The pro-abortion radical group dubbed "Jane’s Revenge" that’s claimed responsibility for various arson attacks and vandalism since the leak of a draft opinion that would overturn Roe v. Wade published a new letter Tuesday declaring "open season" on pro-life pregnancy crisis centers.
The letter spoke of a supposed 30-day deadline for all pro-life groups to cease operations and condemned those "who impersonate healthcare providers in order to harm the vulnerable."
"We were unsurprised to see thirty days come and thirty days pass with no sign of consilience or even bare-minimum self-reflection from you," the letter dated June 14 reads. "History may not repeat itself, but it certainly rhymes, and we’ve already seen such stanzas where medical autonomy is stripped away, humanity is increasingly criminalized, and merely surviving becomes largely untenable."
It then warns to pro-life groups "your thirty days expired yesterday."
"We offered an honourable way out," it says. "You could have walked away. Now the leash is off. And we will make it as hard as possible for your campaign of oppression to continue."
The letter described how "easy and fun it is to attack" and vowed to take "increasingly drastic measures against oppressive infrastructures" following the expiration of the supposed deadline, saying this time "those measures may not come in the form of something so easily cleaned up as fire and graffiti."
"From here forward, any anti-choice group who closes their doors, and stops operating will no longer be a target. But until you do, it’s open season, and we know where your operations are," the letter, disseminated to email subscribers and in the form of an "Abolition Media" blog post, reads.
The group appeals to anyone "with the urge to paint, to burn, to cut, to jam" to commit violence.
"The infrastructure of the enslavers will not survive. We will never stop, back down, slow down, or retreat. We did not want this; but it is upon us, and so we must deal with it proportionally. We exist in confluence and solidarity with all others in the struggle for complete liberation," it says. "Our recourse now is to defend ourselves and to build robust, caring communities of mutual aid, so that we may heal ourselves without the need of the medical industry or any other intermediary. Through attacking, we find joy, courage, and strip the veneer of impenetrability held by these violent institutions."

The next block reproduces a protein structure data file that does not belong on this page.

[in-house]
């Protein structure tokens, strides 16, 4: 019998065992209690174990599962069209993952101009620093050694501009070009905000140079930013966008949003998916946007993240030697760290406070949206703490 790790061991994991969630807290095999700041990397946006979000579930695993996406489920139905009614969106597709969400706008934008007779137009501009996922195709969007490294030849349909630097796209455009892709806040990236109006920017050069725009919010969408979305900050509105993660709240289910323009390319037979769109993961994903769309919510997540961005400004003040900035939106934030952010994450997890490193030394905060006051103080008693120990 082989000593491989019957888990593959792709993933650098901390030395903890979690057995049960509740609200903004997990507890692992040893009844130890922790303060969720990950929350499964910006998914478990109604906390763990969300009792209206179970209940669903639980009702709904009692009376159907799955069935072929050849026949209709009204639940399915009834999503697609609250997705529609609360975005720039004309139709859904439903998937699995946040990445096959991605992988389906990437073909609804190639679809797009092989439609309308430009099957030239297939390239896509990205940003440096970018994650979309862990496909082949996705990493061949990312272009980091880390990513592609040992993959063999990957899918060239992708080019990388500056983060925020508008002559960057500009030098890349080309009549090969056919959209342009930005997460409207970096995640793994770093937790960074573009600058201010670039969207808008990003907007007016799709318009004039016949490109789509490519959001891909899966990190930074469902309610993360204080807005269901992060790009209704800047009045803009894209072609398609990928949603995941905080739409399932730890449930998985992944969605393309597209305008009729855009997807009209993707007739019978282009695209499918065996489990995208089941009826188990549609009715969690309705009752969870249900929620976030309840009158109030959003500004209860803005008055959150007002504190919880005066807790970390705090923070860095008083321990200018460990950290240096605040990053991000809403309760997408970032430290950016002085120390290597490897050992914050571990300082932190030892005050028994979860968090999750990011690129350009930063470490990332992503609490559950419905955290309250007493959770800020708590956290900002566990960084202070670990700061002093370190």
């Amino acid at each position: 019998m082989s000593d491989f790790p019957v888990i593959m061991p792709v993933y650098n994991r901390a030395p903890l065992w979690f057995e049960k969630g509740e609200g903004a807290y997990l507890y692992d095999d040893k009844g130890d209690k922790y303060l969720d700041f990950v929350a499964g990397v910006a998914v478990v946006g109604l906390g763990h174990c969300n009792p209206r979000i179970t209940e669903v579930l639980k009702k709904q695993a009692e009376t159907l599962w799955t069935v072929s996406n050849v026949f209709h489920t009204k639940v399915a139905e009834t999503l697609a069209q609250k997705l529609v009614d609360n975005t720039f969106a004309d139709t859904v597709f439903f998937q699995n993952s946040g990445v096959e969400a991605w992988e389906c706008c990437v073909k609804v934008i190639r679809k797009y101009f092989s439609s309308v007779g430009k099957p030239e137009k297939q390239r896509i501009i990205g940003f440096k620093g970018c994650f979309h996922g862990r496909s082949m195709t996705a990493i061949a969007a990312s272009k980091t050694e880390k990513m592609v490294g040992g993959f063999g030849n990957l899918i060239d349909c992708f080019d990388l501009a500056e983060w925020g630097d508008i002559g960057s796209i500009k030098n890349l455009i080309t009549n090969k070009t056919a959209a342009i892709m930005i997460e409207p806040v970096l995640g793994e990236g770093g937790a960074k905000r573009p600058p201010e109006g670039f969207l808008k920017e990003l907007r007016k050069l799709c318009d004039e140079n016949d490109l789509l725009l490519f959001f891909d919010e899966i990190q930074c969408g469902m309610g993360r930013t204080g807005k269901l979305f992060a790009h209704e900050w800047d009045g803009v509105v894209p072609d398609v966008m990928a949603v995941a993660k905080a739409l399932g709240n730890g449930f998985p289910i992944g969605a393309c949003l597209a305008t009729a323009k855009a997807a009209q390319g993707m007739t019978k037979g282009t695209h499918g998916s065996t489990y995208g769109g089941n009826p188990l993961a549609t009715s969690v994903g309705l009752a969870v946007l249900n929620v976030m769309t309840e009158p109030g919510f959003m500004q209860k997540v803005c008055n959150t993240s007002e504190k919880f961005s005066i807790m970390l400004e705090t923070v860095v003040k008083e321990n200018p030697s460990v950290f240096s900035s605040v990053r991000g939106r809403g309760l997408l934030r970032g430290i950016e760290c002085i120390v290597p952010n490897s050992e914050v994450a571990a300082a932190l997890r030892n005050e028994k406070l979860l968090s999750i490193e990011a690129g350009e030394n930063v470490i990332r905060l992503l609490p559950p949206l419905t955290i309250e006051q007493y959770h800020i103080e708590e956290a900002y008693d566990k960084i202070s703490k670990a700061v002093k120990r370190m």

According to the letter, Jane’s Revenge is "not one group but many," and has disseminated "communiqués from the various cells" in locations mostly based in the Pacific Northwest.
The letter claimed responsibility for various attacks already seen in the cities of Portland, Eugene and Gresham in Oregon, as well as in Olympia, Lynwood and Vancouver in Washington state. In Maryland, the group claims to have carried out actions in Reisterstown and Frederick.
Other locations named are Madison, Wisconsin; Ft. Collins, Colorado; Des Moines, Iowa; Asheville, North Carolina; Buffalo, New York; Hollywood, Florida; Denton, Texas; and Washington, D.C.
The Washington Examiner has documented incidents of arson or vandalism or both targeting at least 13 anti-abortion centers across the country since the leak of a draft opinion in the case of Dobbs v. Jackson Women’s Health Organization. In several of the attacks, mostly lodged at Christian faith-based pregnancy crisis centers, the building are tagged with renditions of the messages "Jane’s Revenge" or "If abortions aren’t safe, neither are you."
According to the newspaper, few of the incidents have resulted in any arrests.
The Des Moines Register reported that vandals accused of breaking windows at the Christian Agape Pregnancy Center in Des Moines, Iowa, tagged the message "God loves abortions," and afterward a message online signed Jane’s Revenge claimed responsibility and encouraged attacks on churches.
In a letter sent June 7, Sen. Jerry Moran, R-Kansas, supported by 15 other GOP senators, appealed to U.S. Attorney General Merrick Garland for information about how the Department of Justice is addressing "this disturbing trend of harassment, intimidation, and violence against religious and other pro-life organizations and individuals in the aftermath" of the leaked draft opinion.
"We are dismayed that the open and public urgency with which the Department of Justice undertook efforts in the name of public safety last year is not being replicated currently to protect religious and other pro-life organizations and individuals," the letter says, claiming the DOJ "wasted no time" in publics responding to threats of violence against educations and school administrators related to COVID-19 back-to-school policies.
In its most recent terrorism bulletin also issued on June 7, Department of Homeland Security warned of a "heightened threat environment" in the coming months, noting "individuals who advocate both for and against abortion have, on public forums, encouraged violence, including against government, religious, and reproductive healthcare personnel and facilities, as well as those with opposing ideologies.
Last week, a California man was arrested after showing up outside the home of Supreme Court Justice Brett Kavanaugh with a gun, ammunition, a tactical knife, zip ties and various burglary tools. The affidavit says the suspect dialed 911 and admitted to intending to assassinate the conservative justice to "give his life purpose" following to the leak of the draft decision on abortion rights.